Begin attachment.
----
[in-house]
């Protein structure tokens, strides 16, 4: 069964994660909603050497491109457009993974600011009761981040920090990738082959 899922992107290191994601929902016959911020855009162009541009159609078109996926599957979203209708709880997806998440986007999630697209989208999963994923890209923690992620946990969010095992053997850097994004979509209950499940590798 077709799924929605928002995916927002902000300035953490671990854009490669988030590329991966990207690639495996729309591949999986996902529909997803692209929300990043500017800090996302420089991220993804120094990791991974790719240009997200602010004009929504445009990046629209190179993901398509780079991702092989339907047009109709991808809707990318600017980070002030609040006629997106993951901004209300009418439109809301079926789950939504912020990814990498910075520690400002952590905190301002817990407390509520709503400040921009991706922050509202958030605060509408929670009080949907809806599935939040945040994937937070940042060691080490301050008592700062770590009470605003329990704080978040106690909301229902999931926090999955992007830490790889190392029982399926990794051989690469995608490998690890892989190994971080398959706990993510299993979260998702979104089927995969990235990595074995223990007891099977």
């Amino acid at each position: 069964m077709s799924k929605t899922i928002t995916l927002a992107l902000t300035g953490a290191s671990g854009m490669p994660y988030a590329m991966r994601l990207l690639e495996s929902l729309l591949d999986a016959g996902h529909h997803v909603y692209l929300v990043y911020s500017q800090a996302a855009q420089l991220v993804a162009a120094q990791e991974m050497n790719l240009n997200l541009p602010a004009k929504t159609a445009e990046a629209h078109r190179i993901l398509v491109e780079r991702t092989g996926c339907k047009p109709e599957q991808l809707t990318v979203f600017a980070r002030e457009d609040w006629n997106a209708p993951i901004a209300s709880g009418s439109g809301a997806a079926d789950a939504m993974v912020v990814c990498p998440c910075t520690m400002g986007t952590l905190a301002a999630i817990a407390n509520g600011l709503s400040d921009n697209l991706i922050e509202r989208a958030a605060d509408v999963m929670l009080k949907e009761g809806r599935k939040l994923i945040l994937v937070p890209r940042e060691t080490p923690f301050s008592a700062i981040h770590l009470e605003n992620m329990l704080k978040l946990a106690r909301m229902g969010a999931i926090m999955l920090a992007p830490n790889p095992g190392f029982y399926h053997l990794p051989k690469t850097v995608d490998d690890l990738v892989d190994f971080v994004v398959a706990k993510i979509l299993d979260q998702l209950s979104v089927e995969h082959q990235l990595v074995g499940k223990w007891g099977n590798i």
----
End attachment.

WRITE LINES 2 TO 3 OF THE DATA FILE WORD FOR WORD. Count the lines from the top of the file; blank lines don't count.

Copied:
């Protein structure tokens, strides 16, 4: 069964994660909603050497491109457009993974600011009761981040920090990738082959 899922992107290191994601929902016959911020855009162009541009159609078109996926599957979203209708709880997806998440986007999630697209989208999963994923890209923690992620946990969010095992053997850097994004979509209950499940590798 077709799924929605928002995916927002902000300035953490671990854009490669988030590329991966990207690639495996729309591949999986996902529909997803692209929300990043500017800090996302420089991220993804120094990791991974790719240009997200602010004009929504445009990046629209190179993901398509780079991702092989339907047009109709991808809707990318600017980070002030609040006629997106993951901004209300009418439109809301079926789950939504912020990814990498910075520690400002952590905190301002817990407390509520709503400040921009991706922050509202958030605060509408929670009080949907809806599935939040945040994937937070940042060691080490301050008592700062770590009470605003329990704080978040106690909301229902999931926090999955992007830490790889190392029982399926990794051989690469995608490998690890892989190994971080398959706990993510299993979260998702979104089927995969990235990595074995223990007891099977």
């Amino acid at each position: 069964m077709s799924k929605t899922i928002t995916l927002a992107l902000t300035g953490a290191s671990g854009m490669p994660y988030a590329m991966r994601l990207l690639e495996s929902l729309l591949d999986a016959g996902h529909h997803v909603y692209l929300v990043y911020s500017q800090a996302a855009q420089l991220v993804a162009a120094q990791e991974m050497n790719l240009n997200l541009p602010a004009k929504t159609a445009e990046a629209h078109r190179i993901l398509v491109e780079r991702t092989g996926c339907k047009p109709e599957q991808l809707t990318v979203f600017a980070r002030e457009d609040w006629n997106a209708p993951i901004a209300s709880g009418s439109g809301a997806a079926d789950a939504m993974v912020v990814c990498p998440c910075t520690m400002g986007t952590l905190a301002a999630i817990a407390n509520g600011l709503s400040d921009n697209l991706i922050e509202r989208a958030a605060d509408v999963m929670l009080k949907e009761g809806r599935k939040l994923i945040l994937v937070p890209r940042e060691t080490p923690f301050s008592a700062i981040h770590l009470e605003n992620m329990l704080k978040l946990a106690r909301m229902g969010a999931i926090m999955l920090a992007p830490n790889p095992g190392f029982y399926h053997l990794p051989k690469t850097v995608d490998d690890l990738v892989d190994f971080v994004v398959a706990k993510i979509l299993d979260q998702l209950s979104v089927e995969h082959q990235l990595v074995g499940k223990w007891g099977n590798i």